Collins Classics is a highly respected classical label formed by Pinnacle Entertainment in 1989 and now owned by Phoenix Music International. Featuring recordings from renowned London orchestras including the London Philharmonic, London Symphony and Consort of London, Collins Classics' catalogue covers a wide range of musical works from Bach to Britten and Shostakovich to Sibelius. The label’s 130 albums form a small yet important part of recorded music history.
Shostakovich’s Symphony No.5 in D Minor – BBC Proms 3rd September 2017
Picture yourself on a cold November evening in 1930s Leningrad. November 21st 1937; to be precise. The bitter wind bites at your skin whilst snow falls in a cascade of ethereal beauty. It’s the night of Dmitri Shostakovich’s return to musical extolment and all is resting upon his newest work, Symphony No.5 in D Minor.
As Yevgeny Mravinsky lifts the baton, he lifts with it the weight of Russia. With the Soviet regime reaching an unprecedented level of power, it’s more than just Shostakovich’s reputation resting upon this work. He has two options; to conform to the powers above or to liberate the people below…
Now undeniably one of the most respected works in the classical canon, it’s no surprise that, with Symphony No. 5 in D Minor, Shostakovich did both. Receiving tremendous acclaim from the likes of Tolstoy himself and a standing ovation lasting over some thirty minutes, the piece became viewed as ‘a Soviet artist's creative response to just criticism’ whilst moving the millions it was bestowed upon.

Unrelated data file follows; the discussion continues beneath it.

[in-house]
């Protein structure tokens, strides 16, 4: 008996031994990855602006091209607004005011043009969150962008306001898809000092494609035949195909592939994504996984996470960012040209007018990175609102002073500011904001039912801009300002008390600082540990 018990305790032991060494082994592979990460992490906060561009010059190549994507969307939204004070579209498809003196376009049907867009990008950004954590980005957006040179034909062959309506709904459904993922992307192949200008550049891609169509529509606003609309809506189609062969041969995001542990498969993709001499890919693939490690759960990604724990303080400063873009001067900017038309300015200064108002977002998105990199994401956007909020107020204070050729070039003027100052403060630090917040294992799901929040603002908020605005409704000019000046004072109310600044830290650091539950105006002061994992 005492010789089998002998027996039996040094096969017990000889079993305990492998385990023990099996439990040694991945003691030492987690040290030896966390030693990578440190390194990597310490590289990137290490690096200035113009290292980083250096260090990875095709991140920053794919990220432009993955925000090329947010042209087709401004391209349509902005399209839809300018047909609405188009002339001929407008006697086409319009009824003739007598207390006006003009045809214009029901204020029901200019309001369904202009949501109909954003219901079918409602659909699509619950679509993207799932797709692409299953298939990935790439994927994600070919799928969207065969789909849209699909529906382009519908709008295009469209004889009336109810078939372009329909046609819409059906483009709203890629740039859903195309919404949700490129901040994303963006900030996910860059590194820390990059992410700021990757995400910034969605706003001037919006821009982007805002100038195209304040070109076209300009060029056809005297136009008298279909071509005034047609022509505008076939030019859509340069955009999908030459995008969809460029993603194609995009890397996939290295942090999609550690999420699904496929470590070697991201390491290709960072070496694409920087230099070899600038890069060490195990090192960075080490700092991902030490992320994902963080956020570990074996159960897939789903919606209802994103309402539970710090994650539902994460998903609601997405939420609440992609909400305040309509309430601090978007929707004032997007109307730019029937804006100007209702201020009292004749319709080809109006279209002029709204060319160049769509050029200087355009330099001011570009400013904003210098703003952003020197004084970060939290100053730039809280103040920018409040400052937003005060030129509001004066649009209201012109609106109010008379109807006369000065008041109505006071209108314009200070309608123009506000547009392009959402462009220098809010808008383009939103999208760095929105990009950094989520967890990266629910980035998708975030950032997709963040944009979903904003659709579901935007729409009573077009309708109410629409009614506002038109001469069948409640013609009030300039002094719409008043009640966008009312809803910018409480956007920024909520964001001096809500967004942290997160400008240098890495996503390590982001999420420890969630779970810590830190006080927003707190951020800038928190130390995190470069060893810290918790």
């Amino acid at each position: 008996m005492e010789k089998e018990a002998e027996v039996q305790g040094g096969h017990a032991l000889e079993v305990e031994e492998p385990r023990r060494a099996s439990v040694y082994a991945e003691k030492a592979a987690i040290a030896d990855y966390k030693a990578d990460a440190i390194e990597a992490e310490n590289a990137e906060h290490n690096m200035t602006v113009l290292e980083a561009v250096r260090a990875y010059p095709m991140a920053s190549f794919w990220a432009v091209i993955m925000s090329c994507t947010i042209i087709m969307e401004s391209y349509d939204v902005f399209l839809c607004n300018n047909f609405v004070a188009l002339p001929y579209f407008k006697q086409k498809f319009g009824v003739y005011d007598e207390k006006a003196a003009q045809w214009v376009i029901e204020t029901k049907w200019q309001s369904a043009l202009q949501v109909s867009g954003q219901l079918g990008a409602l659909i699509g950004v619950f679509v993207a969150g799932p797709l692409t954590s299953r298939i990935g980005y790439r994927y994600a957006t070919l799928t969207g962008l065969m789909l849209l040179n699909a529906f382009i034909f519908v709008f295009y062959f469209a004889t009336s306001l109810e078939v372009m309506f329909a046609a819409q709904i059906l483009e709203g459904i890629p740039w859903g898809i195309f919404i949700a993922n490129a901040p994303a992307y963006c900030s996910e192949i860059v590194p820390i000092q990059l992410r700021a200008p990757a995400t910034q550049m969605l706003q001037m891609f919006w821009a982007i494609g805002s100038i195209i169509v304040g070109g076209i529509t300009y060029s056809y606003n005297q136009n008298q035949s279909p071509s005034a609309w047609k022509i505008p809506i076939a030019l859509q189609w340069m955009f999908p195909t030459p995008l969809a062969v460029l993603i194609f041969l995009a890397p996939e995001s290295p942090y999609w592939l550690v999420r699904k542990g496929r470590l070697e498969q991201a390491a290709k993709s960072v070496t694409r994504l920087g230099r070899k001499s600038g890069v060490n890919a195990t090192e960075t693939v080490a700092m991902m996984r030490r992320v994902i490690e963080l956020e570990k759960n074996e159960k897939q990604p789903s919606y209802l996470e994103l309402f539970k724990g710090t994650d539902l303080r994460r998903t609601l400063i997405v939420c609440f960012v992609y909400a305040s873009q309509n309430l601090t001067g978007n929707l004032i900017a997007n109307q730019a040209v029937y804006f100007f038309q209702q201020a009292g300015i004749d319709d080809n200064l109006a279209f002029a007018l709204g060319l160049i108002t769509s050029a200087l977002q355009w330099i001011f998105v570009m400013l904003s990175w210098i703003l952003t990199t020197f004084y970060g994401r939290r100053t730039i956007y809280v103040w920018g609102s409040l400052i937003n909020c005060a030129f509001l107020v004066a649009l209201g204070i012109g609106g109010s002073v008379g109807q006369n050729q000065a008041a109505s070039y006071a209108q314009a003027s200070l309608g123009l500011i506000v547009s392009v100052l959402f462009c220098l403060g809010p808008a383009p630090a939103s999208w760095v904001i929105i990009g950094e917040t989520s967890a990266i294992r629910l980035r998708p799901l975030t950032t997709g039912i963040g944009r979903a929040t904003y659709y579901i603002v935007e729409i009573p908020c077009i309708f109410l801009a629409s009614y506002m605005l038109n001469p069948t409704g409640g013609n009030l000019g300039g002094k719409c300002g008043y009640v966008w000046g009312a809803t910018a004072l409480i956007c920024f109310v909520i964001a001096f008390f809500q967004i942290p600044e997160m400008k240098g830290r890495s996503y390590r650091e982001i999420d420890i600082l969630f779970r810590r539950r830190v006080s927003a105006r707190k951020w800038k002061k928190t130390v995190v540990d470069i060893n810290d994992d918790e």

Being recited on Sunday as one of this season’s final Proms, there’s no better time than now stream or download Collins Classics’ recording of Maxim Shostakovich conducting the London Symphony Orchestra in performing his father’s work live at Abbey Road Studios.
What’s more, if you’re looking to learn more about the man behind the music, why not head over to our YouTube channel and listen to our ‘5 Minute Guide to Shostakovich’?
A 5 Minute Guide to Shostakovich on YouTube
August 1, 2016
A Quick Guide to Beethoven's Piano Trio in E flat major, Op.1 No. 1